You Want To Do WHAT?

January 28th, 2014 by Helen

Greg and CameraMy big project right now is a comprehensive rewrite of The Gloaming, which I’ve mentioned here before. It’s a paranormal scifi web series with six episodes, each approximately 20 minutes long, that has elements of my vision of The Land Of The Dead from the Spellbinder books (including one cross-over character), as well as plenty of science fiction, which I was pretty much immersed in from birth.

When I tell people about it, the response is frequently surprise. Not surprise about the story, but that I’m planning on raising funding for it myself. The first issue that is generally raised is why I can’t just sell it to some production company or network. After all, I’m a published author!

There are three reasons for this.

  1. Experience. My first book, Spellbinder, was optioned by a production company. I was extremely reluctant about this, as the books are set in the UK and I knew that they’d be re-set in the US, which I wasn’t happy about. At the time, I had a veritable slew of agents and advisors, all of whom thought it was a really good idea. The main reason for this was that that they all felt that it would raise the profile of the books and bring new readers. I signed. MTV ordered a pilot script. The production company announced the deal, but omitted to mention that the story was based on a book (or who had written it). The script was written by a couple of experienced TV scribes and was competent as a TV pilot –  but in addition to setting it in the US, the 12 & 13 year old characters were aged up to 16/17 and the story Read the rest of this entry »

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Paradigm and THAT Car

January 21st, 2014 by Helen

1968 GTOBy “that car,” I man Sam’s ’68 GTO, of course. It’s elicited a few comments, the most recent being on yesterday’s Amazon review: “…I did scratch my head about Sam’s ability to find gas but realized I so enjoyed the idea of him in that GTO that I let it go…”

I actually did quite a lot of research into mixed fuel cars but very little of it ended up being in the book, apart from a few throwaway remarks about being able to afford “real gas.” At one point there was even a whole section on gassing up the car. On the suggestion of my agent, it was cut from the book very early on as she felt that it slowed the story down. I was sad to see it go as I thought it illustrated a recurring part of Sam’s life well. I’ve pasted it below, so you can make up your own minds.

Obviously, given the future that I created for Paradigm, getting actual gas for a car would be extremely difficult. The only gas available would be domestic, and even then it would most likely only be available in areas close to oil fields. But the history of automobile fuel is not simply one of hydrocarbons, and while gasoline has been the dominant fuel for most of that history, there are alternatives. The most well-known of these are methanol and ethanol, which have seen a resurgence in popularity in recent years.

For centuries before the automobile was even thought of, methanol and ethanol provided fuel of another kind – alcohol. A favorite tipple, it was known as the “water of life” and has been warming Scotsmen right down to their toes since at least the 14th century. By the end of the 19th century and the rise of the internal combustion engine, inventors were looking at practically anything that could be used to generate a spark. By the time Ford started producing his Model T in 1908, the jury was still out on which fuel would become the standard, so the Tin Lizzie was made to use either gas or ethanol, or a combination of the two.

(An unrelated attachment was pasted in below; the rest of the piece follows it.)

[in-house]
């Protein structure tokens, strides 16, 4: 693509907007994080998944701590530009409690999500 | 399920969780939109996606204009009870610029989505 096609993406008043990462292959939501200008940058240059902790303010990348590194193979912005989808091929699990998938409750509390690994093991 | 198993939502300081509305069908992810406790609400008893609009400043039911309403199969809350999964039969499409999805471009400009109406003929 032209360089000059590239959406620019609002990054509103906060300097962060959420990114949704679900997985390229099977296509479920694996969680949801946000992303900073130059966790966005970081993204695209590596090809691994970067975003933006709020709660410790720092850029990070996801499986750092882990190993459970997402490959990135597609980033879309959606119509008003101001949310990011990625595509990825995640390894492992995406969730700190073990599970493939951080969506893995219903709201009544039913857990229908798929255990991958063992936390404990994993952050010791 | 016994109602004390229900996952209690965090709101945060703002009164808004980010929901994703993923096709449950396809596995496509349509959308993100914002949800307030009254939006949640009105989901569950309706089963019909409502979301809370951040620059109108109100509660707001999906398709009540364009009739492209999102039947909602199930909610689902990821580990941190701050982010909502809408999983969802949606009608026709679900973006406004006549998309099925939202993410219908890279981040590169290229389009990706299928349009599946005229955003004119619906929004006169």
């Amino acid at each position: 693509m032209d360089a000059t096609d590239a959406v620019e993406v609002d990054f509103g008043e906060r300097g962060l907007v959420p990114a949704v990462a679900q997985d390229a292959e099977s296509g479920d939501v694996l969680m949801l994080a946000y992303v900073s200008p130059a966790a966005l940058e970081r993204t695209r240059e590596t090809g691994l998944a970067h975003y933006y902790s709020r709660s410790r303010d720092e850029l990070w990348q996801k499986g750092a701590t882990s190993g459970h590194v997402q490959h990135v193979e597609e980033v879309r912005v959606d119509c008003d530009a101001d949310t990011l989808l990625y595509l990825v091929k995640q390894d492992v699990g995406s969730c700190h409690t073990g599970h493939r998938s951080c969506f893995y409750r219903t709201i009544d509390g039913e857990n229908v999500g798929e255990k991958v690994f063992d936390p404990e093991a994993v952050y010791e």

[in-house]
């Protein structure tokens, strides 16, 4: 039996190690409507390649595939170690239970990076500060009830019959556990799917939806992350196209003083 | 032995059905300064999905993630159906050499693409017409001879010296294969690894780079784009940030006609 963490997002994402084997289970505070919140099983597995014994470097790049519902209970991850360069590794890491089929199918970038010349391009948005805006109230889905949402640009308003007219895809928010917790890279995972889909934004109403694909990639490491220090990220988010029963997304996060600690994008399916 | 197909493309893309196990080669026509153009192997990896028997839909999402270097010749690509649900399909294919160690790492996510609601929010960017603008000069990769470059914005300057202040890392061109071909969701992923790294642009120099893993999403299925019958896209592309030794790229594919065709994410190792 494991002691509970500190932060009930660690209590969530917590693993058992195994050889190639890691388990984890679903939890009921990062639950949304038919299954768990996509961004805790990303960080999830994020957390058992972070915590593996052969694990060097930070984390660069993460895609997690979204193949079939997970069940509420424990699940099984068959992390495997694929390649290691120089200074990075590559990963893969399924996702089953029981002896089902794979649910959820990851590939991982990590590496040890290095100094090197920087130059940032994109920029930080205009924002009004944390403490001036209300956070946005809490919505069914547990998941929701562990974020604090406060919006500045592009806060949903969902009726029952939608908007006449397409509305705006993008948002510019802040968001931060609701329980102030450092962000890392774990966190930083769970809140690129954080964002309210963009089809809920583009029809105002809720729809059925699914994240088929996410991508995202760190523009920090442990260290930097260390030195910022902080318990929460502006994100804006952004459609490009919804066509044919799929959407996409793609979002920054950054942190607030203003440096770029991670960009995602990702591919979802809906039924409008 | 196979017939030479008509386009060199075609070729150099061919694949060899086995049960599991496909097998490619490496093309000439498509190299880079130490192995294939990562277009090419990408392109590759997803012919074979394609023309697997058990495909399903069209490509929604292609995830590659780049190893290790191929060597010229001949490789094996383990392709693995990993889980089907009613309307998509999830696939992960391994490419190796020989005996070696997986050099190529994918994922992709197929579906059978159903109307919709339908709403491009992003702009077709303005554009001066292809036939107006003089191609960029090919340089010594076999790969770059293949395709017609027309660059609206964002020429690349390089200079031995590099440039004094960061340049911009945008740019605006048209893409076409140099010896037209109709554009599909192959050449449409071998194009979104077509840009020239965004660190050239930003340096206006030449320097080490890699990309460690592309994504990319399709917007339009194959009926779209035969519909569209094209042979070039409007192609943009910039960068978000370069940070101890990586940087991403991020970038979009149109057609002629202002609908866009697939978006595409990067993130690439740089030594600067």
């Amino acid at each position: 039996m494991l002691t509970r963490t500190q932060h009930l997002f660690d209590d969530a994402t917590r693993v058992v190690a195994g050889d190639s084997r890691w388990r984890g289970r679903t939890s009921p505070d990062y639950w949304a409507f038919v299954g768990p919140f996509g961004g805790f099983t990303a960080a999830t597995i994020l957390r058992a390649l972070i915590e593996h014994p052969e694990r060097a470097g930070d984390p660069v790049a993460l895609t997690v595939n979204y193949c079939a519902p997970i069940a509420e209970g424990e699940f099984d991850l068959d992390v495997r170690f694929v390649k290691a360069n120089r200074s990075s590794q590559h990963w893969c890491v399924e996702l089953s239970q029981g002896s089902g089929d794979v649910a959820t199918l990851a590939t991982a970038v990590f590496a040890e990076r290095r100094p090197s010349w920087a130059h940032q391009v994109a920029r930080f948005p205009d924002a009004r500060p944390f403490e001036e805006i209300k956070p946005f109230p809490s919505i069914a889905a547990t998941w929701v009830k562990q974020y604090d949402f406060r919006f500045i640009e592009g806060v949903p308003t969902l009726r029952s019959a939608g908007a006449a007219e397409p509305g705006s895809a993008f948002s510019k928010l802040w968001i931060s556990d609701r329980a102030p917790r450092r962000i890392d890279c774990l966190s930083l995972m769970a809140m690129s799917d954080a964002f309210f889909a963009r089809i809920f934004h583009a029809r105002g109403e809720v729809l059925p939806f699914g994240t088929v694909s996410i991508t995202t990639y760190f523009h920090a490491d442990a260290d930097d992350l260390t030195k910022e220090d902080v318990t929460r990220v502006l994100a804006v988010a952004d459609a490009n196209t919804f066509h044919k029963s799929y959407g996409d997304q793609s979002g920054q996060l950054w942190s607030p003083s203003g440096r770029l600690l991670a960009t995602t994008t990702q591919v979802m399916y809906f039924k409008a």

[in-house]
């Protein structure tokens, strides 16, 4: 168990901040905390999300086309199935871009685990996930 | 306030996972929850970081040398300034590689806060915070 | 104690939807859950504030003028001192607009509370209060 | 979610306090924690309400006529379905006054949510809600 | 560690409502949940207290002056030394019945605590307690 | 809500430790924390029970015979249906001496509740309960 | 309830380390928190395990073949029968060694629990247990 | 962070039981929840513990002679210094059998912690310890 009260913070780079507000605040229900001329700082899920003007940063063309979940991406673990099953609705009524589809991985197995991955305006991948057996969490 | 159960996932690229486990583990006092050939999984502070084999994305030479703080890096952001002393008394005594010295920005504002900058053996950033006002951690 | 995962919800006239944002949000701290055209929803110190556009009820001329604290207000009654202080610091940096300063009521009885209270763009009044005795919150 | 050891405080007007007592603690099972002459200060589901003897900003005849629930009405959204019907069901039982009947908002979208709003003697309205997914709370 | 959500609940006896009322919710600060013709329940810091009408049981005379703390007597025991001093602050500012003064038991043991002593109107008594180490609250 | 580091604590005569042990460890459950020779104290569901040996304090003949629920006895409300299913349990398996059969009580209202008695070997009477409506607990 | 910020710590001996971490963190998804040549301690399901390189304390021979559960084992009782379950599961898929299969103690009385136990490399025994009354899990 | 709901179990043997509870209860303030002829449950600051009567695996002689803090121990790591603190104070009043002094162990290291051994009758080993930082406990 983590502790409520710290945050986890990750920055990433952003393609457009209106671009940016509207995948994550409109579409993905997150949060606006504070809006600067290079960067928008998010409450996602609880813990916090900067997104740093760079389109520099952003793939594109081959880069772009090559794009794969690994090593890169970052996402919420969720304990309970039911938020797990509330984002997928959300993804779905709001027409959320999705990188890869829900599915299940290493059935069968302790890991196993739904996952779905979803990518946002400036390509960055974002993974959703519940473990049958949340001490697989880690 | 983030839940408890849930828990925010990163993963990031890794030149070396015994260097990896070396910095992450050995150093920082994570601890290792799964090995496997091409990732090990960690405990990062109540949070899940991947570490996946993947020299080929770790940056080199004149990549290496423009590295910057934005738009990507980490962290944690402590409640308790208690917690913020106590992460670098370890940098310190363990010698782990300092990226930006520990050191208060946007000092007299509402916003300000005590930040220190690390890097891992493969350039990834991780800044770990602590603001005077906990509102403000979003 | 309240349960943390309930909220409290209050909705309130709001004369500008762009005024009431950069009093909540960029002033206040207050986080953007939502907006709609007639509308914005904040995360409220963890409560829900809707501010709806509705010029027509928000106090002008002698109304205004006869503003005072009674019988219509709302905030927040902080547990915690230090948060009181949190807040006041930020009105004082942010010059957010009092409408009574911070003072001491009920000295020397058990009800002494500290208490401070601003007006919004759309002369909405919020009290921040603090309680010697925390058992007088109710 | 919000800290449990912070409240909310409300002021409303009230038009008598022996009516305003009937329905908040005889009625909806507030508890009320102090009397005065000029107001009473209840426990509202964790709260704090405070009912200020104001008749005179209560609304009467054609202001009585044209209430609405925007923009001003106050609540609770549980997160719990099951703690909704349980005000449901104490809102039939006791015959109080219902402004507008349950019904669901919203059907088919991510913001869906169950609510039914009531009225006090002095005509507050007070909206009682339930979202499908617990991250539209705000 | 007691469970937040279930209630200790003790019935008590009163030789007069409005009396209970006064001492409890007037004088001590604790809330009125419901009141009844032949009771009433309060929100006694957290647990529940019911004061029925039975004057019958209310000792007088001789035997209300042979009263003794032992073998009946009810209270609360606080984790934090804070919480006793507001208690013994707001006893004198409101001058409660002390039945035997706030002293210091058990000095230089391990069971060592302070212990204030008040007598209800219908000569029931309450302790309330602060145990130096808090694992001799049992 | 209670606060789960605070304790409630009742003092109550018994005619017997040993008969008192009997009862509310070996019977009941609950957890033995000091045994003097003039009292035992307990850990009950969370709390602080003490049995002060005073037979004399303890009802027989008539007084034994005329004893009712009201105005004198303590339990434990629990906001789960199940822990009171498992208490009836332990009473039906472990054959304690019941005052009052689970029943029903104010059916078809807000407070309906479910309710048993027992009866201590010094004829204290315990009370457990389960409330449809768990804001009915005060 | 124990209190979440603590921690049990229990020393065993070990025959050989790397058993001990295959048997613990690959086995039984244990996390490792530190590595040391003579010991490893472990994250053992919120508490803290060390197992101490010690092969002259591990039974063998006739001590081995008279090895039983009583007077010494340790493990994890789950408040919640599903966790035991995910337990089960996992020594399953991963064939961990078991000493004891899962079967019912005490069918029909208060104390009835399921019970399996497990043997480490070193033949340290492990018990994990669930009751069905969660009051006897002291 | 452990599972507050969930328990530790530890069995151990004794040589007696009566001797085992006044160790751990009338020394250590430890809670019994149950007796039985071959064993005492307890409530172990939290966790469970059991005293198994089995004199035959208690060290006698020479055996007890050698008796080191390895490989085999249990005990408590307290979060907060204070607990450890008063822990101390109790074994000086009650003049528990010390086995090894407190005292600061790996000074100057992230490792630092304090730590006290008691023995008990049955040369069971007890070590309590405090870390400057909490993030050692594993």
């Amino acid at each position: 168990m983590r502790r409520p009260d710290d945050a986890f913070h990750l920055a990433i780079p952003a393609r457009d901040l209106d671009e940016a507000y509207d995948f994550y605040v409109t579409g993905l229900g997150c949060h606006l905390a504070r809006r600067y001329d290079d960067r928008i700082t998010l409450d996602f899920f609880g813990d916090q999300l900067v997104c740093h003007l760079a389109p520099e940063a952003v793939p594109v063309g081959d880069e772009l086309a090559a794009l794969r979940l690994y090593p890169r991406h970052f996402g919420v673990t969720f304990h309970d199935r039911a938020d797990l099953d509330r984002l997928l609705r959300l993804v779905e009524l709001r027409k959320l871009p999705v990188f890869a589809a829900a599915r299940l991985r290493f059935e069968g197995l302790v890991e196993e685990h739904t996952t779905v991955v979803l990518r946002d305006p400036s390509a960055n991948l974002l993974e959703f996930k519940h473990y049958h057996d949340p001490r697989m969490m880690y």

The abundance of cheap gasoline led to methanol and ethanol being discarded as a fuel in most production cars until very recently, but it didn’t vanish completely. In 1964 seven cars crashed on the second lap of the Indianapolis 500, killing two drivers. The gasoline in the cars exploded, not only ending the lives of the drivers, but also sending dense black smoke across the track, reducing visibility to zero for the other drivers. One driver, Johnny Rutherford, was using methanol as fuel, and although it leaked following the crash, it burned at a much lower temperature and was invisible. The following year, the USAC Indy car competition mandated the use of ethanol in race cars on the circuit. Methanol is also used by many short track organizations, as well as in drag racing and monster truck competitions. Read the rest of this entry »

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The Best Conspiracy Theory Ever: Neanderthals, Julius Caesar, and The Red Baron of Paris

January 13th, 2014 by Helen

Notre Dame CathedralThe other day I got embroiled in a…discussion (I think that’s the right word) with someone on Facebook. It all started out innocuously enough, but it turned out that he was a major conspiracy theorist. His posts got longer and longer and more and more rambling, until he suddenly decided that I was some kind of government spy (or possibly a spy in the pay of scientists, I’m not entirely sure), at which point he blocked me. I felt quite proud – I’ve never been blocked before! Anyway, the whole thing reminded me of another conspiracy theorist I encountered a few years ago while living in LA. His theory was so wonderfully epic, so majestically off the wall, that I wrote the whole thing down the moment I got back home. So I now give you…drumroll please: The Best Conspiracy Theory Ever. You’re welcome. Read the rest of this entry »

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Q: When is YA not YA? A: When it’s a movie

October 6th, 2013 by Helen